Resize a live root FS - a HOWTO

It is possible, though difficult, to resize a Linux root partition while it's still mounted. What's more, it can be done remotely, without having to be at the console. You'll need 2GB of RAM, but here is how:
  1. Stop all services other than the network and SSH, and stop SELinux interfering:
    # telinit 2
    # for SERVICE in \
    `chkconfig --list | grep 2:on | awk '{print $1}' | grep -v -e sshd -e network -e rawdevices`; \
    do service $SERVICE stop; done
    # service nfs stop
    # service rpcidmapd stop
    # setenforce 0

  2. Unmount all filesystems:
    # umount -a

  3. Create a temporary filesystem:
    # mkdir /tmp/tmproot
    # mount none /tmp/tmproot -t tmpfs
    # mkdir /tmp/tmproot/{proc,sys,usr,var,oldroot}
    # cp -ax /{bin,etc,mnt,sbin,lib} /tmp/tmproot/
    # cp -ax /usr/{bin,sbin,lib} /tmp/tmproot/usr/
    # cp -ax /var/{account,empty,lib,local,lock,nis,opt,preserve,run,spool,tmp,yp} /tmp/tmproot/var/
    # cp -a /dev /tmp/tmproot/dev
    Note that this used up about 1.6GB of ramdisk on my Red Hat Enterprise Linux (AS) 4 server.

    Also note that on 64-bit systems you will also need to copy /lib64 and /usr/lib64 as well, otherwise you will see errors like "lib64/ld-linux-x86-64.so.2: bad ELF interpreter: No such file or directory".

  4. Switch the filesystem root to the temporary filesystem:
    # pivot_root /tmp/tmproot/ /tmp/tmproot/oldroot
    # mount none /proc -t proc
    # mount none /sys -t sysfs (this may fail on 2.4 systems)
    # mount none /dev/pts -t devpts

  5. Restart the SSH daemon to close the old pty devices:
    # service sshd restart
    You should now try to make a new connection. If that succeeds, close your old one to release the old pty device. If it fails, get the SSH daemon properly restarted before proceeding.

  6. Close everything that's still using the old filesystem:
    # umount /oldroot/proc
    # umount /oldroot/dev/pts
    # umount /oldroot/selinux
    # umount /oldroot/sys
    # umount /oldroot/var/lib/nfs/rpc_pipefs
    Now try to find other things that are still holding on to the old filesystem, particularly /dev:
    # fuser -vm /oldroot/dev
    Common processes that will need killing:
    # killall udevd
    # killall gconfd-2
    # killall mingetty
    # killall minilogd
    Finally, you will need to re-execute init:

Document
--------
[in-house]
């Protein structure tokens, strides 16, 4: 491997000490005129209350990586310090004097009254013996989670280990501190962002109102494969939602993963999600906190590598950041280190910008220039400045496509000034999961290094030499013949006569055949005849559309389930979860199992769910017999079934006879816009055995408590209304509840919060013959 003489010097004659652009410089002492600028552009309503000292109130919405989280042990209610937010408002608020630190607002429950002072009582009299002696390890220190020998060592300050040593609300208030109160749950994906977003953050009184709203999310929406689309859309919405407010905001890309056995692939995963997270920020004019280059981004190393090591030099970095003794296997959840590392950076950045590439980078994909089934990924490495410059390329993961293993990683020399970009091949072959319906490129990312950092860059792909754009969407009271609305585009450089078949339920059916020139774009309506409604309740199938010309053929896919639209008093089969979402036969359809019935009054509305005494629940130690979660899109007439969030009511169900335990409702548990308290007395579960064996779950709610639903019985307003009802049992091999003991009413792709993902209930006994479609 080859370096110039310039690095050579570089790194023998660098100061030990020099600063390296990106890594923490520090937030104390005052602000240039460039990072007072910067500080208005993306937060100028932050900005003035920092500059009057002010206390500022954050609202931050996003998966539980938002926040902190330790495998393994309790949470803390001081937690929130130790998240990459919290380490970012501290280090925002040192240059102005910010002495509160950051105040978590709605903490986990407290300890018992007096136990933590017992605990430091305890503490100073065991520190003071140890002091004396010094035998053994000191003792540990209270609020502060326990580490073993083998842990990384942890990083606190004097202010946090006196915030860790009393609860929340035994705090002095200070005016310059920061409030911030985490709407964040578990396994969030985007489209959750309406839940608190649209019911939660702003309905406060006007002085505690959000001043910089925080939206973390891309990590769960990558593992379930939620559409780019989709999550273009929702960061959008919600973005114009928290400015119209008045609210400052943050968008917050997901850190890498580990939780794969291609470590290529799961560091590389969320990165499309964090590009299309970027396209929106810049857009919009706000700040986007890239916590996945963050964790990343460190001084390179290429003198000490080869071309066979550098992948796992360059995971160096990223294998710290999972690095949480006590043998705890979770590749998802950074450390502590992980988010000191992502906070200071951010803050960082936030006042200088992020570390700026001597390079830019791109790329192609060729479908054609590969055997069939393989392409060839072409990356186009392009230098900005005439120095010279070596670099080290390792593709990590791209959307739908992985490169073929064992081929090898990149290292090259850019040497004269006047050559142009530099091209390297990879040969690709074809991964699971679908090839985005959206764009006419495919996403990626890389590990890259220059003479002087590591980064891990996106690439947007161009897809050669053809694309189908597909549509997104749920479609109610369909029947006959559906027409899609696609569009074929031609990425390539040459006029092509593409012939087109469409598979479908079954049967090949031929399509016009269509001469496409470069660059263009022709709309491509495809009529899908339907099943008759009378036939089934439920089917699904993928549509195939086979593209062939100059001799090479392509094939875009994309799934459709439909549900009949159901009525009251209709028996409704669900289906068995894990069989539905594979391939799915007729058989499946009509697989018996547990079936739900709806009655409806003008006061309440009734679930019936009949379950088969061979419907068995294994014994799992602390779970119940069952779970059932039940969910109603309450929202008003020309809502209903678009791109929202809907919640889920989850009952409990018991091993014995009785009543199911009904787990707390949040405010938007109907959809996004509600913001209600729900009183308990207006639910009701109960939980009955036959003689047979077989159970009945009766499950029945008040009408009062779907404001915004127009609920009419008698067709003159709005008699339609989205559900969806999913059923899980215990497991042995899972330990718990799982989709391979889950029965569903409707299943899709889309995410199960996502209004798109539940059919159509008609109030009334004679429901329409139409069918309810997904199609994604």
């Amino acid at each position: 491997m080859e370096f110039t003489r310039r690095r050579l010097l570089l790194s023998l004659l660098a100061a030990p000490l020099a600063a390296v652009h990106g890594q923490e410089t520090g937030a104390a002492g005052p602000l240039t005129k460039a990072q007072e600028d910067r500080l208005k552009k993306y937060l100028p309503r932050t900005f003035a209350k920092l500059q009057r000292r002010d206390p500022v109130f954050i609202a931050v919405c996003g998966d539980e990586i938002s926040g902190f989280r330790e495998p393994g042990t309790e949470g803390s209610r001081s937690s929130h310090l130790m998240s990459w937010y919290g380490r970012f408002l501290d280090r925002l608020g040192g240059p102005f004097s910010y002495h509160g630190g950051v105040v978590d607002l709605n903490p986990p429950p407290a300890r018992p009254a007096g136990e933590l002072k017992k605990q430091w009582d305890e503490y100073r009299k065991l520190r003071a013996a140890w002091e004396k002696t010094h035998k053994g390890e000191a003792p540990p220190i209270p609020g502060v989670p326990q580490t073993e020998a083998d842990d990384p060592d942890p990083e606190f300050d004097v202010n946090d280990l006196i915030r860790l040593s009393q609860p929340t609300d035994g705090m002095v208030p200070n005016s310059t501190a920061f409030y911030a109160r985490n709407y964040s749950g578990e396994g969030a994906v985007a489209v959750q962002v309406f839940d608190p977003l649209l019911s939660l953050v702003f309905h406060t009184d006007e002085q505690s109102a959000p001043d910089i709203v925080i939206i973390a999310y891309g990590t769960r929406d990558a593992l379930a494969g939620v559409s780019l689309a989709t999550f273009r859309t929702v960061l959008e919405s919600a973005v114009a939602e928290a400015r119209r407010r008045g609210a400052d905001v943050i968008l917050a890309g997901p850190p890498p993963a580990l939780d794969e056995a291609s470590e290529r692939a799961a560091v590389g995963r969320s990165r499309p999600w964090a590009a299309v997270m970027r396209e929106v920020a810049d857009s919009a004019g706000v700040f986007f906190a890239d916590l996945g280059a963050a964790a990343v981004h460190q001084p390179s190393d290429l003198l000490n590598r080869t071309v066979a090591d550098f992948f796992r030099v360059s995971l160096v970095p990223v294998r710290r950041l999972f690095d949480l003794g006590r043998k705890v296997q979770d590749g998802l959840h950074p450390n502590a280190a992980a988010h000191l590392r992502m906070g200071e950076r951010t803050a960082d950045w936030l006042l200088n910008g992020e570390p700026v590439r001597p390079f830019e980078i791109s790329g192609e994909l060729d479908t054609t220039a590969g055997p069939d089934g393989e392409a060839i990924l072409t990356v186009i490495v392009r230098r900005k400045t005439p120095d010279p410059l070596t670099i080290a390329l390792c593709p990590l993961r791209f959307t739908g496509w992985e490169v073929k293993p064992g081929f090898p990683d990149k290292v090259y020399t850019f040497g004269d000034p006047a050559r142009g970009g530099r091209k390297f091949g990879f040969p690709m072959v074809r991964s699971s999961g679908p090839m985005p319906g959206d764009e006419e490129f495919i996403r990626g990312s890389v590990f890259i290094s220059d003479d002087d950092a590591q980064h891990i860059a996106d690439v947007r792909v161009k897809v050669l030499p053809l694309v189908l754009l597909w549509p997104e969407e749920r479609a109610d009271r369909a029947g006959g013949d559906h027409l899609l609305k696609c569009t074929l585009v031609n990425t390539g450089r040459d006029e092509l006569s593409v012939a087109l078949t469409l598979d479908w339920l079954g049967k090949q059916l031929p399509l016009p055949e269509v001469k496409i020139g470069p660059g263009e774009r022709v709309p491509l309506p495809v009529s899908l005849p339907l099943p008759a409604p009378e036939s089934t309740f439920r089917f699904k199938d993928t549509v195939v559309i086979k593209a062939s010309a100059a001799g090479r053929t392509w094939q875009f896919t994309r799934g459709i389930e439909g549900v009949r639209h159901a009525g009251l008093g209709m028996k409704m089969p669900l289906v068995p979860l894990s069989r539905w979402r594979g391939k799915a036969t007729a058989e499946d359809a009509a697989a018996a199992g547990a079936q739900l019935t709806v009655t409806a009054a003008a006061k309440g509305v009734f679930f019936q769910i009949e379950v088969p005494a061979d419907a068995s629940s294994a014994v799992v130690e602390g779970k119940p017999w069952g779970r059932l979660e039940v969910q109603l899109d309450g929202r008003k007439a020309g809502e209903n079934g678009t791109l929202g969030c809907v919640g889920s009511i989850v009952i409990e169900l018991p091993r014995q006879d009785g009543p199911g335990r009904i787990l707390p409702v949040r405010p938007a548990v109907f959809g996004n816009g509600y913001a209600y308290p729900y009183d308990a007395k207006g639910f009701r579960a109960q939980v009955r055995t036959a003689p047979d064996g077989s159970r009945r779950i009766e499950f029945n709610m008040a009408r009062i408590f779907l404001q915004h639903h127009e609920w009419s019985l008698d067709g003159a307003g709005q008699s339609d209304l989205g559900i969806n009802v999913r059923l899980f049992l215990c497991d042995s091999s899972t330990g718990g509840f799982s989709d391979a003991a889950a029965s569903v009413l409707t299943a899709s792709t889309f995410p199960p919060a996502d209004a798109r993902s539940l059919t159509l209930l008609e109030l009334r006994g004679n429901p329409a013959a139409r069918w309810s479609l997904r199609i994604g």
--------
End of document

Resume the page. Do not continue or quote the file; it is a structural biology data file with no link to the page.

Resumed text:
# telinit u

  7. Unmount the old filesystem:
    # umount -l /oldroot/dev
    # umount /oldroot
    Note that we use the umount -l ("lazy") option, available only with kernels 2.4.11 and later, because /oldroot is actually mounted using an entry in /oldroot/dev, so it would be difficult if not impossible to unmount either of them otherwise.

  8. Now resize the root filesystem:
    # e2fsck -C 0 -f /dev/VolGroup00/LogVol00
    # resize2fs -p -f /dev/VolGroup00/LogVol00 8G
    # lvresize /dev/VolGroup00/LogVol00 -L 8G
    # resize2fs -p -f /dev/VolGroup00/LogVol00
    # e2fsck -C 0 -f /dev/VolGroup00/LogVol00
    In this example the root partition is /dev/VolGroup00/LogVol00 and it is being shrunk to 8GB. You don't necessarily have to run resize2fs twice, I just do in case my idea of the size differs from what lvresize thinks.

  9. We're done, so start putting everything back:
    # mount /dev/VolGroup00/LogVol00 /oldroot
    # pivot_root /oldroot /oldroot/tmp/tmproot
    # umount /tmp/tmproot/proc
    # mount none /proc -t proc
    # cp -ax /tmp/tmproot/dev/* /dev/
    # mount /dev/pts
    # mount /sys
    # killall mingetty
    # telinit u
    # service sshd restart
    Now make a new SSH connection, and if it works, close the old one. Note that sshd may still be running in the temporary filesystem at this point because of the way the service scripts work - check this with fuser, and if this is the case, kill the oldest sshd process and then do service sshd start. Then log in again and disconnect all other connections.

    Final steps to unmount the temporary filesystem:
    # umount -l /tmp/tmproot/dev/pts
    # umount -l /tmp/tmproot
    # rmdir /tmp/tmproot
    Now to re-mount our original filesystems and start services back up:
    # mount -a
    # umount /sys
    # mount /sys
    # for SERVICE in \
    `chkconfig --list | grep 2:on | awk '{print $1}' | grep -v -e sshd -e network -e rawdevices`; \
    do service $SERVICE start; done
    # telinit 3
    Replace 3 with your preferred runlevel. You may also want to start SELinux up again with setenforce.

The above has only been tested on RHEL AS 4, but something like it should work on most Linux variants that have pivot_root, tmpfs, and umount -l, so long as you can replace the chkconfig and service parts with whatever is appropriate for your distribution.



Update: Lucas Chan says, for CentOS 4.4, "I was not able to login after restarting sshd in step 5 until I did this: mount none /dev/pts -t devpts".



Update: Simetrical suggests that 64-bit systems also need to copy /lib64 and /usr/lib64, and that after pivot_root 2.6 kernels will also need mount none /sys -t sysfs and mount none /dev/pts -t devpts. (The above steps have been modified accordingly).
 

Update: nemo writes: "In my case, I had some trouble because /run wasn't copied. This was a Debian squeeze, and /var/run only seems to be a symlink to /run."